By Rainer Lugmayr – Passive RFID tags embedded in an asphalt geosynthetic interlayer may be coming to a road near you. The geosynthetic reduces reflective cracking while the uniquely tagged sensors provide roadway integrity and roadwork history for inspectors. The technology received an Energy Globe 2014—the world award for sustainability.
Provlies GmbH provides the RFID tag-equipped geosynthetic material, which is rolled out between a road bed and new layer of asphalt during road repair. Inspectors use an RFID interrogator unit installed on the back of their vehicles. They can pass over the tagged pavement at speeds of 30 kilometers (20 miles) per hour or more.
The company is currently testing the second version of its Provlies Pavement Data system with ultra-frequency (UHF) tags and readers designed specifically for the road upkeep application with a geosynthetic interlayer (GTX-N/GCO).
The first version of the RFID-based system, installed in roadways in the United Kingdom, uses high-frequency (HF) 13.56 MHz passive RFID tags. The read rate on the HF tags is limited, however, after the installation of several centimeters of asphalt, so Provlies is now testing the UHF version in Austrian roadways.
The asphalt nonwoven geosynthetic is GTX-N / Drefon® from Fontana International GmbH. Mechanically bonded and made from 100% virgin high tenacity polypropylene fiber, the geosynthetic bonds a new asphalt surface to a road bed during roadway repaving. During road surfacing, the Provlies material is laid down on the exposed roadbed and asphalt is applied over it.
The result is significant protection against reflective cracking from the old road bed to the new surface. This prevents reflective cracking from the existing road bed into the new pavement layer.
The nonwoven asphalt overlay fabric used for this application has been available for more than 35 years. It has been approved by several road laboratory tests and a multitude of realized projects. A large history of project references is available.
The asphalt reinforcement also acts as a SAMI (stress absorbing membrane interlayer) between the two layers. The stress relief is an essential mechanism of the system and helps prolong the new pavement’s service life.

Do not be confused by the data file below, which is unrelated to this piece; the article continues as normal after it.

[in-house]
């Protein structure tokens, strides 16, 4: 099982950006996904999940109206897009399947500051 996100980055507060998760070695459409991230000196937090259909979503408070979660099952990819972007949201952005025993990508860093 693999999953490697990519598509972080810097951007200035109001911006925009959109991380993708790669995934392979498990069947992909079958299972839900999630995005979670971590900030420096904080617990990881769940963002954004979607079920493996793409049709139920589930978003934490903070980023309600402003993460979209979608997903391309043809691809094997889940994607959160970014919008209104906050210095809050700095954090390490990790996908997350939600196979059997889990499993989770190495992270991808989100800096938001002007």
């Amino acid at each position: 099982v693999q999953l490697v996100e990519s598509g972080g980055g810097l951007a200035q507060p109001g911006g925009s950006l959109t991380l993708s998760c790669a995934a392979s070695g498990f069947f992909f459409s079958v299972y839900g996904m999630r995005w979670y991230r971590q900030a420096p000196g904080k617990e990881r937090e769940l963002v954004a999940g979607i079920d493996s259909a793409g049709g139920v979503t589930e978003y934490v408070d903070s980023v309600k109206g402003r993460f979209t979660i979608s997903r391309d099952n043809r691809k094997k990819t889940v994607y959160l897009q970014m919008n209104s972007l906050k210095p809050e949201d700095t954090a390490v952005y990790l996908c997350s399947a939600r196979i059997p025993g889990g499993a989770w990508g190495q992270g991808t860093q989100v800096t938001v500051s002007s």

Provlies engineers have developed the Provlies RVS Asphalt products with the vision to create a smart geosynthetic which is able to talk to road maintenance staff. Typically, upon over passing roadways, inspectors frequently stop to examine a particular section. If they require information regarding the most recent surface work – such as when, and how it was performed, and with what materials – the inspectors must call back to the office or read through paperwork they carry with them. That paperwork can be sketchy or difficult to locate. It takes time and can lead to confusion, putting roadwork managers in the position of resurfacing roads without all available information about what has previously transpired at the location.
Provlies began providing its RFID solution in 2012 to a number of road authorities, with tags being installed on road beds at intervals of approximately every 150 meters. Each tag is encoded with a unique ID number that links to data about the road’s resurfacing history. Provlies can commission these tags itself or let the user do it, by using a handheld device to read each tag as it is installed. The data can be input as resurfacing takes place, with the asphalt compaction pressure and the date and exact location being recorded. That data is stored by the user, such as on their own computer or server. Provlies provides the user not only with the tags and readers, but also the middleware that links each tag read back to the user’s own road maintenance-software system.
The RFID reader is installed on the trailer hitch at the back of an inspector’s vehicle. The interrogator captures the unique ID number, forwarding that data to a laptop or tablet computer in the vehicle either via a cabled connection or Bluetooth. Inspectors typically travel in groups of two—one to drive, one to use the computer. As the inspection vehicle passes over tags, tag data can be transmitted from computer to a server and display the history of the roadway where the tags are embedded.
In this way, remote access to roadwork histories are available quickly at any location with the embedded RFID tags.
The UHF version, which is being tested in Austria, includes EPC Gen 2 tags that can be read at a greater speed by vehicle-mounted readers. The UHF reader includes an antenna that was angled to lengthen the amount of time during which a reader passing over the tag at high speed can read it. The testing has been underway since summer 2012 and the results have been good to date.
Provlies has been granted a patent on the technology in Europe as well as in the United States and South Africa which are the regions that the company will initially target while marketing the solution.1